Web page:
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Old 10-15-2012, 01:41 AM   #15 (permalink)
Deus Machina
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Join Date: May 2006
Location: Brandon, Florida

Well, here's my second before bed. I'll enter my third and best, if anyone else joins in.
Left intentionally rough, sort of The Road-ish.

Of Distance

It was the hardest thing he had ever done, taking that first step.

Worse than he remembered running home at the first sight of the smoke, to find the small town in ruins. Everything of use or value taken and all else destroyed. Set ablaze. Himself newly orphaned, one of a handful left to pick numbly through the remains and weep helplessly.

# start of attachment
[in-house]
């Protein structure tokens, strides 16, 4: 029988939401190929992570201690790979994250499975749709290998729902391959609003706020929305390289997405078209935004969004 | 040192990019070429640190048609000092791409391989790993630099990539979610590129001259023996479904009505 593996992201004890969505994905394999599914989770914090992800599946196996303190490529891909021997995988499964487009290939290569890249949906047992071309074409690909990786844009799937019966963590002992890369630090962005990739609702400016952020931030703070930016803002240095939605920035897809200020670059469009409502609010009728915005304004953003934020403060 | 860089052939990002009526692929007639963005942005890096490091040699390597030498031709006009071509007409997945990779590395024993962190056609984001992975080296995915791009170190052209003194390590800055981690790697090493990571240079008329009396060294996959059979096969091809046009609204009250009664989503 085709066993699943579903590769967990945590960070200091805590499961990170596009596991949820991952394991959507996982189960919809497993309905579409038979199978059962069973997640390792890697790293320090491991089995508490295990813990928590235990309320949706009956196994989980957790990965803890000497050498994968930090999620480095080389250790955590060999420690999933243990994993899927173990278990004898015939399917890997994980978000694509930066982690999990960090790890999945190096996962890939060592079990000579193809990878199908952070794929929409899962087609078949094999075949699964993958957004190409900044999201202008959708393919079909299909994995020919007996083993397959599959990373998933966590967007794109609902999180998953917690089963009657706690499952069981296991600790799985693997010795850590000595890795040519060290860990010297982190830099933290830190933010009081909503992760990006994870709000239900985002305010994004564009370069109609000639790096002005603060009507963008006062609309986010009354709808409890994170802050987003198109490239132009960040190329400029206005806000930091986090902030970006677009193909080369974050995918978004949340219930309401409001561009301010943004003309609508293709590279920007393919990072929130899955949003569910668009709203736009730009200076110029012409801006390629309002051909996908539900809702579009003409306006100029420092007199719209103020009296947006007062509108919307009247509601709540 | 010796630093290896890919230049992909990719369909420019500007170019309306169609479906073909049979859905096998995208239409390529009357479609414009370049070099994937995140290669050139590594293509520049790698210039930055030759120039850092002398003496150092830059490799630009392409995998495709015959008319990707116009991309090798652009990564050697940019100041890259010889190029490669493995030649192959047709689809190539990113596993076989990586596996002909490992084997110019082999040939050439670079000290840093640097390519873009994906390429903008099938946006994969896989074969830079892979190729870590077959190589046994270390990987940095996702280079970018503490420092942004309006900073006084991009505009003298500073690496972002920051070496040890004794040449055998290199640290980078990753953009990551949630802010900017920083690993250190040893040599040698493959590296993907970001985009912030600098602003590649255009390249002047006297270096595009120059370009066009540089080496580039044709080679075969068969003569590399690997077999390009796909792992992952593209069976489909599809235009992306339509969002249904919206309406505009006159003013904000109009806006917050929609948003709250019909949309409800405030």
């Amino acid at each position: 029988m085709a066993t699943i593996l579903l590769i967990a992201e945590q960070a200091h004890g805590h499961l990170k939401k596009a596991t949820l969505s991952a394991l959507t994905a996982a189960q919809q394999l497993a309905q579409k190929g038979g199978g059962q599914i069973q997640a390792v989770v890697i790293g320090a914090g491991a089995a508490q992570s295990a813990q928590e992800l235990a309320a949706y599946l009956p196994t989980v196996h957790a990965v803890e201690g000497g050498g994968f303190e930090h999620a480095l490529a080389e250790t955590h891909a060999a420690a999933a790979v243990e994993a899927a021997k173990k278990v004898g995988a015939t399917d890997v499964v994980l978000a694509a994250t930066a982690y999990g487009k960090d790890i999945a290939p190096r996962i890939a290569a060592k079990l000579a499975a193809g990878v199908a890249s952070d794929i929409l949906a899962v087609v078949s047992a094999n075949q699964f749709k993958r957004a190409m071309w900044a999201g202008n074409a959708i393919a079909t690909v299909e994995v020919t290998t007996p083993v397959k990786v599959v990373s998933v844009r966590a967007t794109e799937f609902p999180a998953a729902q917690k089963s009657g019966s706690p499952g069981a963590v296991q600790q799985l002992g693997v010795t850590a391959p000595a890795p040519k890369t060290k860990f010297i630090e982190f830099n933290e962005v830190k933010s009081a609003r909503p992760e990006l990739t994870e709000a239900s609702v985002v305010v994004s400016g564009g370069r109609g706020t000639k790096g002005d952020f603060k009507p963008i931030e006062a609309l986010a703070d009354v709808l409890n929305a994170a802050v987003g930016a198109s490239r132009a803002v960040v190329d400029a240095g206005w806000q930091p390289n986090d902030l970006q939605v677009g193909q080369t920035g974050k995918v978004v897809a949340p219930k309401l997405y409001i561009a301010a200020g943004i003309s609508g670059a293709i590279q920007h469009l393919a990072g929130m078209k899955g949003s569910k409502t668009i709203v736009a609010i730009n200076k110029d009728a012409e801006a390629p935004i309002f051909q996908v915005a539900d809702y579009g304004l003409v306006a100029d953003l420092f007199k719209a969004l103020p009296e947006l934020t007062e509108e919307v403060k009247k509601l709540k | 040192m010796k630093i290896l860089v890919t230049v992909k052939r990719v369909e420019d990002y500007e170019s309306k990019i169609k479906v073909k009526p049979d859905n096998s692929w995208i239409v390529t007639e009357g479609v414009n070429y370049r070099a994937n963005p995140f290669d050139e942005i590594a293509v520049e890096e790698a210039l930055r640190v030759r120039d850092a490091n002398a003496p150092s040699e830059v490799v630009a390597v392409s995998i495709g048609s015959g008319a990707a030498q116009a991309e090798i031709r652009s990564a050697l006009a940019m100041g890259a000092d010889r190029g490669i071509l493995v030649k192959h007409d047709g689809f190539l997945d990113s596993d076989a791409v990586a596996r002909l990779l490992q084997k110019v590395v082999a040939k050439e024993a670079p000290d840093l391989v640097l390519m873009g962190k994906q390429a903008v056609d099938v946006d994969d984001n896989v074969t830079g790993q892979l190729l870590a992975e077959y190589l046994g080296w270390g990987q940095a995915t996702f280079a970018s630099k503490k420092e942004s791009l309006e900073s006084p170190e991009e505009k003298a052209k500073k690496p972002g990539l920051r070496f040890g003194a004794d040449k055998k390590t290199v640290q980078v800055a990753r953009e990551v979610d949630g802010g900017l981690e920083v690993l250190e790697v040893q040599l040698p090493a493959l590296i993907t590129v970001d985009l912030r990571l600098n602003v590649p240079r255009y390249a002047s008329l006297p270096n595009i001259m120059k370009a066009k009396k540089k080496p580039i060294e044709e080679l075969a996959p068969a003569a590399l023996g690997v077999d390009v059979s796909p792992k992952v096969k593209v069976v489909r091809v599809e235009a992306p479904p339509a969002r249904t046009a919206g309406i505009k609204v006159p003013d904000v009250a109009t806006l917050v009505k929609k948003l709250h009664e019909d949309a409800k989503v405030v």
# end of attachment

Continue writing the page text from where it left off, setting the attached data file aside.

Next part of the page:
You can go home now, they said. He could not answer. There was nothing to return to. Not even graves. There were none to dig. Homes had become pyres.

It had dulled his mind to walk, then, strike south down the seldom used road. Time let the ache in his legs overcome all else. He did not sleep, had not thought to bring supplies. Looking up only brought memories back, to match the new smoke pillars from south and east.

You can go anywhere now, they said; you are a great man. No. Great men do not have memories like this, no. Stretches left to darkness or fractured. The remaining brightened by signs of the army's progress, rutted roads and damped campfires, signs of stragglers, hope for his first soldier to kill.